En EspaŅol

Q. Who is Mr. Smarty Plants?

A: There are those who suspect Wildflower Center volunteers are the culpable and capable culprits. Yet, others think staff members play some, albeit small, role. You can torture us with your plant questions, but we will never reveal the Green Guru's secret identity.

Help us grow by giving to the Plant Database Fund or by becoming a member

Did you know you can access the Native Plant Information Network with your web-enabled smartphone?

Share

Ask Mr. Smarty Plants

Ask Mr. Smarty Plants is a free service provided by the staff and volunteers at the Lady Bird Johnson Wildflower Center.

Search Smarty Plants
    
 
See a list of all Smarty Plants questions
Can't find the answer in our existing FAQs, submit a question to Mr. Smarty Plants.
Need help with plant identification, visit the plant identification page.
 
rate this answer
Not Yet Rated

Wednesday - March 24, 2010

From: San Marcos , TX
Region: Southwest
Topic: General Botany, Planting, Trees
Title: Why is my 3 year old Redbud not flowering in San Marcos, TX?
Answered by: Jimmy Mills

QUESTION:

My Cercis canadensis var. mexicana, purchased at the Lady Bird Johnson Wildflower Center, is 3 years old, very robust, but has never bloomed. Any explanation?

ANSWER:

Mr. Smarty Plants thinks that a three year old, robust red bud is old enough to flower, so lets look elsewhere for an explanation. Two factors that can influence flowering are sunlight and fertilizer. Is it getting enough sunlight? The light for requirement for Cercis canadensis var. mexicana (Mexican redbud) calls for full sun to partial shade. The more sun, the better the flowering (at least 6 hours per day).

Flowering is aslo affected by the nutrient balance in the soil; particularly the ratio of nitrogen to phosphorus (the N/P ratio). If the N/P ratio gets too high, flowering can be inhibited. This can happen if your tree is receiving too much regular lawn fertilizer (which is generally higher in nitrogen). The pH of the soil can affect the availability certain nutrients.

This link from Colorado State University Extension provides good information about phosphorus fertilizerrs.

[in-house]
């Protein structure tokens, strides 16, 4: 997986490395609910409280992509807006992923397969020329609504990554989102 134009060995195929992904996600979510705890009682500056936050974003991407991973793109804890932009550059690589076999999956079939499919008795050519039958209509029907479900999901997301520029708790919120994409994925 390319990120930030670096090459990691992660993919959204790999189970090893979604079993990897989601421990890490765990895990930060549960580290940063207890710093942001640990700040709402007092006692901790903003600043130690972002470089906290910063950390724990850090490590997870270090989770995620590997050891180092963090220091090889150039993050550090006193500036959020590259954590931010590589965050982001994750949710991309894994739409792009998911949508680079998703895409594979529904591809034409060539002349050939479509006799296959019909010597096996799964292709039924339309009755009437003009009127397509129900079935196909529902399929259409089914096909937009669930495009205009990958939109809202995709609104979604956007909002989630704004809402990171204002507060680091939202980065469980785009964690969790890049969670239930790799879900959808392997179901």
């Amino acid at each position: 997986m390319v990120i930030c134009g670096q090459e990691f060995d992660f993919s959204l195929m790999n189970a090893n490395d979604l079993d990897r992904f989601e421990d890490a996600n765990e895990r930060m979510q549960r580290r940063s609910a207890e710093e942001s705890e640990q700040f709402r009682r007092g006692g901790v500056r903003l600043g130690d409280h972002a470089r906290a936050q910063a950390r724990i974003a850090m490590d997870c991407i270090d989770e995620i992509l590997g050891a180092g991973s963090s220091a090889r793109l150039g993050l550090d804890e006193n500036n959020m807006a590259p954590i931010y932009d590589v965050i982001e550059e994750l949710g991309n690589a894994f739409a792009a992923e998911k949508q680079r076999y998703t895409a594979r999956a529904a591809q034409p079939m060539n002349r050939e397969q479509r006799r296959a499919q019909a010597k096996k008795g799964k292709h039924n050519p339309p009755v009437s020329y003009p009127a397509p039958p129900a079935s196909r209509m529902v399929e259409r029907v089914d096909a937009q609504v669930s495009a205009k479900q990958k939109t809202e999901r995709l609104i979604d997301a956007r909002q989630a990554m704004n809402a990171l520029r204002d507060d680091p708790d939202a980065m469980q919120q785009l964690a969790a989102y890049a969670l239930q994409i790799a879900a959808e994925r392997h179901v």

More General Botany Questions

Dyes from native North American plants
November 29, 2012 - Dear Mr. Smarty Plants, I have been working as a textile designer for many years and am now interested in harvesting native North American plants in order to create natural dyes. Which plant ...
view the full question and answer

Have invasive plants no useful purpose from Anchorage AK
September 03, 2011 - Does the definition of invasive plants include that the plant has no useful purpose? Thanks.
view the full question and answer

Difference between Convallaria majalis and Convallaria majuscula
May 17, 2012 - How do you tell the difference in the native convallaria from the European species?
view the full question and answer

Effect of epsom salts and gray water on plants
December 04, 2007 - We live in Phoenix where water is a precious commodity. We have decided to use as much of the gray water as we can for watering our garden, shrubs and trees. One of the suggestions we heard about w...
view the full question and answer

Is it safe to eat vegetables grown in the same bed as foxgloves?
August 12, 2012 - I have foxglove in my flower beds and have planted tomatoes, cucumbers, peppers and cantaloupe in the flower bed and now I am concerned about the shared root system. Also, my tomatoes are touching the...
view the full question and answer

Smarty Plants's Facebook profile Support the Wildflower Center by Donating Online or Becoming a Member today.

Mr. Smarty Plants wants you to be his Facebook friend. Click the Facebook icon to add yourself to Mr. Smarty Plants list of friends.
E-NEWSLETTER | BECOME A MEMBER | DONATE NOW | MEDIA | SITEMAP
© 2014 Lady Bird Johnson Wildflower Center